It's not easy being a trendsetter. They say imitation is the sincerest form of flattery, but try telling that to the 1970 Pontiac Grand Prix, whose sales dove nearly 40% due to the introduction of the Monte Carlo and Cutlass Supreme, which were clearly copying the styling of the successful mid-sized two-door coupe.
The big change in the 1970 Grand Prix was a new engine. The 428 vanished, its powerful spot taken up by the new 455 V8, supposedly the largest engine ever put inside a Grand Prix. It hit 370-hp and 500 lb-ft of torque. The 400 V8s remained the same, at either 265-hp with the 2-barrel carb or 350-hp with the 4-barrel. In addition to the J and SJ trims, a limited number of custom-built Hurst SSJ Grand Prix were sold in 1970. These were J models shipped out to Hurst, who installed an electric sunroof, Hurst shifter, gold Rally II wheels, and special body-colored sport mirrors.
Outside, vertical slats replaced horizontal ones in the grille and the nameplate was moved to the side rear of the car. Also new in the 1970 Grand Prix were standard power front brakes. The bench seat returned as an option, but as part of a package that forced you to get automatic transmission and a steering wheel-mounted shifter. While bucket seat models featured the shifter and glove box in the center floor console, the glove box in bench models was now in the dashboard.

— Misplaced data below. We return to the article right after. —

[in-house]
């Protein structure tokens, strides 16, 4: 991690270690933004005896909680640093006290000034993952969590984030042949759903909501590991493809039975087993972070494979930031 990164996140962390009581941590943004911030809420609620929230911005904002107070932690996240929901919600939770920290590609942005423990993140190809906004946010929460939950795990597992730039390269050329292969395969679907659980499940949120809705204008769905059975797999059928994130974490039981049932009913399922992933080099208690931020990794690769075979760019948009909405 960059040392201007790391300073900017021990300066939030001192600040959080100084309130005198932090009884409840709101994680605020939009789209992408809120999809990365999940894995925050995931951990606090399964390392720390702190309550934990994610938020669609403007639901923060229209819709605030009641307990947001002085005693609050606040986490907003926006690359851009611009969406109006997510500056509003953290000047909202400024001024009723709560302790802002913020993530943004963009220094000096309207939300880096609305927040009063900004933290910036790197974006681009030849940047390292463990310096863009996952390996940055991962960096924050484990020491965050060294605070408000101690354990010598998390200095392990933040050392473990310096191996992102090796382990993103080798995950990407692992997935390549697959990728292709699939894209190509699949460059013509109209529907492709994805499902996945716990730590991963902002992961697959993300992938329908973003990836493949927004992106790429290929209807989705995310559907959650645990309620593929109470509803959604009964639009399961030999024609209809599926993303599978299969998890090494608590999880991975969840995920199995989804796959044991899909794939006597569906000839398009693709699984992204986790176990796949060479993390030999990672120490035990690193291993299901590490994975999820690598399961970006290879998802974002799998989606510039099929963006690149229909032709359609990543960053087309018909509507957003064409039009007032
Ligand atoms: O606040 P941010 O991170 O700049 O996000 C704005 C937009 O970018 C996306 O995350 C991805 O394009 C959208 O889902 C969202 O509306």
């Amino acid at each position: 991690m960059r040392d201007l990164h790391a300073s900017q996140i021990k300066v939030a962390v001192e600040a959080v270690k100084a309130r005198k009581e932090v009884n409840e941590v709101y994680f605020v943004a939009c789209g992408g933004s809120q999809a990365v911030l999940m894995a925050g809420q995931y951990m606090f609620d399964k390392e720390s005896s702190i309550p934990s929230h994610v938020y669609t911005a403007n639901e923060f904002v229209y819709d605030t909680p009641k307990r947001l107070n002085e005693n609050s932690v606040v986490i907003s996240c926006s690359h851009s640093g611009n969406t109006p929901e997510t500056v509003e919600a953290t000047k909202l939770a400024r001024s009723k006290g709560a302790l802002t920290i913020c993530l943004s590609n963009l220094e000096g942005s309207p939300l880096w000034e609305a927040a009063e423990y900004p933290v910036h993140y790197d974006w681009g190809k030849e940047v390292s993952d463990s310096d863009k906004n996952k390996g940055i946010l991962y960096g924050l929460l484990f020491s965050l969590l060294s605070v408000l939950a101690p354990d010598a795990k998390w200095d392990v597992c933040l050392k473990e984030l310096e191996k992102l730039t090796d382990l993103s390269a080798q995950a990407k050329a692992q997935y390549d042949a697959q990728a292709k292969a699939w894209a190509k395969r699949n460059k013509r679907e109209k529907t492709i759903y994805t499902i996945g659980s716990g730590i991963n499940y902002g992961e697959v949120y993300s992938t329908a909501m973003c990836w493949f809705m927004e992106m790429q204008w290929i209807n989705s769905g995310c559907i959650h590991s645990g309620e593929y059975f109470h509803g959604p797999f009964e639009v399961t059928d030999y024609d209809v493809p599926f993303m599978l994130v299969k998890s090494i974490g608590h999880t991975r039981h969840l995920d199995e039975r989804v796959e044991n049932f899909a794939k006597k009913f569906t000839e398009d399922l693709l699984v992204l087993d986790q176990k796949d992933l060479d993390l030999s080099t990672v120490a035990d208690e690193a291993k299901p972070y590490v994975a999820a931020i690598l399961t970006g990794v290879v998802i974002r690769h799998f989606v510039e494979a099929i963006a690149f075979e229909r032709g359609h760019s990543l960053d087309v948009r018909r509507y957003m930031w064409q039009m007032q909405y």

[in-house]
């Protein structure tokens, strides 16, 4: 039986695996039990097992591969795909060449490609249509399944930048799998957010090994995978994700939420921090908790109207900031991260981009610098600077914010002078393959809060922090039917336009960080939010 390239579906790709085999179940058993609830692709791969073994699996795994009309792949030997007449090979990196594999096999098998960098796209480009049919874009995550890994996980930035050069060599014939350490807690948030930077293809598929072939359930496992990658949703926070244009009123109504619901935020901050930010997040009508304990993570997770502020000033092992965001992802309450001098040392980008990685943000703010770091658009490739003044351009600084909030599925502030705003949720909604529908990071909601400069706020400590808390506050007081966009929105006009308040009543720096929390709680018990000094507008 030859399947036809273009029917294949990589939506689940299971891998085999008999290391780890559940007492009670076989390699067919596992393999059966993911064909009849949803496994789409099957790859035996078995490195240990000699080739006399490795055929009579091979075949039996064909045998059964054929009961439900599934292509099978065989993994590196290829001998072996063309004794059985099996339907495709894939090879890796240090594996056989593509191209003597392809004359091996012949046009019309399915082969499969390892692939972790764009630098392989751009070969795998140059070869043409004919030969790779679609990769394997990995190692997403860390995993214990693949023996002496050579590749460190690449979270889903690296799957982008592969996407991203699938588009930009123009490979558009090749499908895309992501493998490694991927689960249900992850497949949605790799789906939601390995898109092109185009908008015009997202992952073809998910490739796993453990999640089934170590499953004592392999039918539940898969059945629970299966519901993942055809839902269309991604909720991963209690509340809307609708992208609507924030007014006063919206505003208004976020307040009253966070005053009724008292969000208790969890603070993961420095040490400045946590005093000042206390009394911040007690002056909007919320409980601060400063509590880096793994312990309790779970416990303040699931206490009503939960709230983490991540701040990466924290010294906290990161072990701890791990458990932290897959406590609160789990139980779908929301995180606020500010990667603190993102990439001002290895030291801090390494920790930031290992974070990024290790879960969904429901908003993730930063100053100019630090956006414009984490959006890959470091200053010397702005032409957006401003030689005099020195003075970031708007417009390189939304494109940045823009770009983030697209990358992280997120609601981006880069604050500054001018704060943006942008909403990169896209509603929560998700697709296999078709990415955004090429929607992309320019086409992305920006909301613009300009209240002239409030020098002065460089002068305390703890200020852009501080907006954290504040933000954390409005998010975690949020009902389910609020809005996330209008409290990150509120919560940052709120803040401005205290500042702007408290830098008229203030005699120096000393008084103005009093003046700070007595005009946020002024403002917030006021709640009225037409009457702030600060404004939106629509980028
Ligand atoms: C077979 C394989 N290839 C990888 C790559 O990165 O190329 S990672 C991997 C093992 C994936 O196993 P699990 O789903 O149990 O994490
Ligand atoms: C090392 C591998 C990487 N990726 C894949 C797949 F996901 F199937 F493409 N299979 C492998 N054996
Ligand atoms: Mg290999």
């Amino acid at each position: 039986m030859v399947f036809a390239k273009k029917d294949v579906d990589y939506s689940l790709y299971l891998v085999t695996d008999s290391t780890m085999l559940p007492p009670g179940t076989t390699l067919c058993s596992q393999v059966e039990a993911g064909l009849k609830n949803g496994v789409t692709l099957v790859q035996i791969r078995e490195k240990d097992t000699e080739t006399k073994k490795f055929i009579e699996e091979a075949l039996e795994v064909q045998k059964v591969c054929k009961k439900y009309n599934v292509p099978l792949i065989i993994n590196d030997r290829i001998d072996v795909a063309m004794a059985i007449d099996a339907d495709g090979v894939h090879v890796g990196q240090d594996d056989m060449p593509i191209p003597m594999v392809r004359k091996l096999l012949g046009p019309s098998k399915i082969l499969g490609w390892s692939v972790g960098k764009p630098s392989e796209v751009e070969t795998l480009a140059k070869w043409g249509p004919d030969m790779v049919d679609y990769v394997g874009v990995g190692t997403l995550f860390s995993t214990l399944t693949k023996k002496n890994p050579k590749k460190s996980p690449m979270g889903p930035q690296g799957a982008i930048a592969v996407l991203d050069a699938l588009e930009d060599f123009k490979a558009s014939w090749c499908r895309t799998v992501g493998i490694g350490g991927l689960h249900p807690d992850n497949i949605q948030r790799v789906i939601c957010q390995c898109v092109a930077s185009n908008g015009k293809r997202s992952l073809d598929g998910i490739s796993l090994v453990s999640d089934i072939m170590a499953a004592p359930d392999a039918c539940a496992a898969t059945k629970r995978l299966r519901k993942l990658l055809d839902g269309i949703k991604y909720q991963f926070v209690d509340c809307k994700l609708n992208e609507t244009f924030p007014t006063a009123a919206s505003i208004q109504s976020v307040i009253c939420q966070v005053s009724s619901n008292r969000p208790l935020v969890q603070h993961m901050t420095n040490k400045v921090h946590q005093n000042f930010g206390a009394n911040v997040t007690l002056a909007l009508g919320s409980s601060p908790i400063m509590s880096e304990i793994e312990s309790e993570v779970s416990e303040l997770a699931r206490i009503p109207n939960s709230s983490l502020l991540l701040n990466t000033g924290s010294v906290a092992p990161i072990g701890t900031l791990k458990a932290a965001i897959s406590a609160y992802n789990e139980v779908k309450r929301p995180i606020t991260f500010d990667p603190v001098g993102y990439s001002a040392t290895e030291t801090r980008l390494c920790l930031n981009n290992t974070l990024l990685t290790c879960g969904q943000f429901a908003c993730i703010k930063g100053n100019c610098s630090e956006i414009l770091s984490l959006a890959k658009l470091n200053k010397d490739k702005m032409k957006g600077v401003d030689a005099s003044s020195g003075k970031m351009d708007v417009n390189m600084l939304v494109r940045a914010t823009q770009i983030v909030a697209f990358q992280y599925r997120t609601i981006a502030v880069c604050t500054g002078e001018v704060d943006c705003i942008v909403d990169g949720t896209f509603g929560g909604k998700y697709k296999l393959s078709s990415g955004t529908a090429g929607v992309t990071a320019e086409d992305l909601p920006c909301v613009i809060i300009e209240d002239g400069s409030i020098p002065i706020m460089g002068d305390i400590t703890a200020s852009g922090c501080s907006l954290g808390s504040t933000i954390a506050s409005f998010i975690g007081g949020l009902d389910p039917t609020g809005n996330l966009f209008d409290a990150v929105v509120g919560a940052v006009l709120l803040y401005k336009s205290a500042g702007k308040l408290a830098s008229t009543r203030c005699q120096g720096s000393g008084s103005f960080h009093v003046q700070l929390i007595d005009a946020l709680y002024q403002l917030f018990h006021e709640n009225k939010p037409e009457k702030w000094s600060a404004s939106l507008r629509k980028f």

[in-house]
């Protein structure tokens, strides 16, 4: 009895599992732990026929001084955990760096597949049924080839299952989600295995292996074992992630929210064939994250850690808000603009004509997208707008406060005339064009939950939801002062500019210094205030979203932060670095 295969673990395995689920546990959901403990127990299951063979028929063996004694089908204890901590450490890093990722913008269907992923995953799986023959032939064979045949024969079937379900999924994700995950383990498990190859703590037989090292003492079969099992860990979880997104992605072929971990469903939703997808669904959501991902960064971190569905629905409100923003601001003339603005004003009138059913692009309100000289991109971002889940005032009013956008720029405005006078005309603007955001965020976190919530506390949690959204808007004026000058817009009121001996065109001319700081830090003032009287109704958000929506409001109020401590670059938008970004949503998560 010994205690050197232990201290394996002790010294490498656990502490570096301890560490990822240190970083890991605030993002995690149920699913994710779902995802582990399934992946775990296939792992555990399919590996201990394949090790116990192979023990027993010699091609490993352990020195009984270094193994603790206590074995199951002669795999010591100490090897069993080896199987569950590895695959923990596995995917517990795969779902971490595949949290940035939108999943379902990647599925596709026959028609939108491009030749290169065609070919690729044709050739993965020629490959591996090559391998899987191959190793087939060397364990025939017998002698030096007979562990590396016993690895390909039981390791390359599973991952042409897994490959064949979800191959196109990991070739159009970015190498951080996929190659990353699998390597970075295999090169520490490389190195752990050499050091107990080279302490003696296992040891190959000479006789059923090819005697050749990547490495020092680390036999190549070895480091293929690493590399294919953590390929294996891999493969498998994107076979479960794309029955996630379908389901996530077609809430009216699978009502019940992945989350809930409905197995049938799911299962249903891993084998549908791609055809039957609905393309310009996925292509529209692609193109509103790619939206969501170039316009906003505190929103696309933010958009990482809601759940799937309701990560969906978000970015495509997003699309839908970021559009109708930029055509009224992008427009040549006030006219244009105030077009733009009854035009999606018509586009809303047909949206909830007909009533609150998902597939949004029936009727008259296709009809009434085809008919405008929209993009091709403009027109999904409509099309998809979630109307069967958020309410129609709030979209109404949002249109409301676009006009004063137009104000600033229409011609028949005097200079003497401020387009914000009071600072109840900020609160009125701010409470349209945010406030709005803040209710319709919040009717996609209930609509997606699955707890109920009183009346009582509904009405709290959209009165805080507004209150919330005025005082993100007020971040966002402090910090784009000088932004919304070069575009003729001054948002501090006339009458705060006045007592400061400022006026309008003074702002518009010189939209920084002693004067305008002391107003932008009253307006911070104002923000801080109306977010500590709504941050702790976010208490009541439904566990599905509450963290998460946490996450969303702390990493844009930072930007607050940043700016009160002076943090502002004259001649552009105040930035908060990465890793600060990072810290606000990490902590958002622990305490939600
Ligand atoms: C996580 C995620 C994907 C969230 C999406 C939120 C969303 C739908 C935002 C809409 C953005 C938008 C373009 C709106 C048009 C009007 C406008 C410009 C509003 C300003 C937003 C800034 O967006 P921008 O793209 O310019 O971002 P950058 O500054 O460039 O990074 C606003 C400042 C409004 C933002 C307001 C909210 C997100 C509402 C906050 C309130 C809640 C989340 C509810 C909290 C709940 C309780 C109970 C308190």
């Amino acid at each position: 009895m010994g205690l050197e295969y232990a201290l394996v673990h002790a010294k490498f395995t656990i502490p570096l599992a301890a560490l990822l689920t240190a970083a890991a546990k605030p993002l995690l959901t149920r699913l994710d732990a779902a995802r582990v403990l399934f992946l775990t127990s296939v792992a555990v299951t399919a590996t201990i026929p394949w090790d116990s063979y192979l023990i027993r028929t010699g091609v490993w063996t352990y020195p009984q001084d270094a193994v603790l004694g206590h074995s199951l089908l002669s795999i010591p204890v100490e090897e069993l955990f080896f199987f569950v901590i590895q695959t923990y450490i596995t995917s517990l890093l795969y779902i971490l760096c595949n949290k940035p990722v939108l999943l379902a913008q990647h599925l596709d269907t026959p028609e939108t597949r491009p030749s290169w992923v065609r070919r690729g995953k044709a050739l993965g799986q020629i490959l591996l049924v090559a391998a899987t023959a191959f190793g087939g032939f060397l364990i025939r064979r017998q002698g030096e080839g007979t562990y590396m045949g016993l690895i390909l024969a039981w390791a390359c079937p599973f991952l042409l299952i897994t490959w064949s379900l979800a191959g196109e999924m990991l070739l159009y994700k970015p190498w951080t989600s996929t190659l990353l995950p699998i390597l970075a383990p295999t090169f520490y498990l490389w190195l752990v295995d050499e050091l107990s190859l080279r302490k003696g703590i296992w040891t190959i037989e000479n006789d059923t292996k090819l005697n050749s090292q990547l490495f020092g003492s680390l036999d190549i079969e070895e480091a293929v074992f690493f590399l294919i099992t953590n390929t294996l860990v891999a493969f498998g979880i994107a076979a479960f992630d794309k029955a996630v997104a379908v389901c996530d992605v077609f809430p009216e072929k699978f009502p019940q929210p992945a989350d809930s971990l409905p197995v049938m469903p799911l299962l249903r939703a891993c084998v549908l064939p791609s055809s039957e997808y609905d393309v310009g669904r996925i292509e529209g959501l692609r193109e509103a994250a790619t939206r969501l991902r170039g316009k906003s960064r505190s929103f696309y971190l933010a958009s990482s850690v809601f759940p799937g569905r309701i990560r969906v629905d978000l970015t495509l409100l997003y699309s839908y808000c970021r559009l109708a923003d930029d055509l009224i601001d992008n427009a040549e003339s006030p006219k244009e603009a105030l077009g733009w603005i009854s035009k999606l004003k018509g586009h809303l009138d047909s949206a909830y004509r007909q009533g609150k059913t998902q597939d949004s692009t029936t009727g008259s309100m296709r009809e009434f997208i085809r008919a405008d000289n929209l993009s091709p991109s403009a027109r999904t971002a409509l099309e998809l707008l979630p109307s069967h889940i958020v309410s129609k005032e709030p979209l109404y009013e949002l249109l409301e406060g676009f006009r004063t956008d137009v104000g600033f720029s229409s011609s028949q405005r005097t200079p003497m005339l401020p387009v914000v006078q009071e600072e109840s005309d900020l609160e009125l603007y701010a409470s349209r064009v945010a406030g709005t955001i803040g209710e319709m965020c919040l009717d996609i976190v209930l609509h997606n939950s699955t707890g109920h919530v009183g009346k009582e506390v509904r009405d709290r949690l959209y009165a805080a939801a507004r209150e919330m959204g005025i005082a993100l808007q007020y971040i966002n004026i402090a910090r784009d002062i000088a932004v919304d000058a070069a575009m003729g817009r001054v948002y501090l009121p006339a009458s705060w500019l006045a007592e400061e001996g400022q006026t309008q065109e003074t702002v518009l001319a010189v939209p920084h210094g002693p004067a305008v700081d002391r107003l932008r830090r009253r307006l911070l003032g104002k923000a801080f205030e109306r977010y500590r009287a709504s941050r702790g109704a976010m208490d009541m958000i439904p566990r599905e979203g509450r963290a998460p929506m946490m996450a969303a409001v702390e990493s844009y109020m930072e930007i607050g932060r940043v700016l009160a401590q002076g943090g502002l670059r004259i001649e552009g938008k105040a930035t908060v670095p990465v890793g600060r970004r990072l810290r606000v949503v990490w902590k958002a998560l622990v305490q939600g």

This GORGEOUS Grand Prix Was Built At The Atlanta Georgia Plant And Delivered By Boomershine Pontiac Motors Of Atlanta To It's First Owner In Atlanta Where It Stayed In The Area For Most Of It's Life.
Current Has Gone Through The Process Of Rebuilding The Complete Drive Line, New Suspension And Removing The Years Of Pack On GEORGIA RED CLAY From The Undercarriage, Revealing Solid Beautiful Solid Sheet Metal, Once Cleaned, A Black Coat Of Epoxy Paint Was Applied Preserving This Solid And Rust Free Grand Prix.
The Powerful Smooth Running L75 455 CID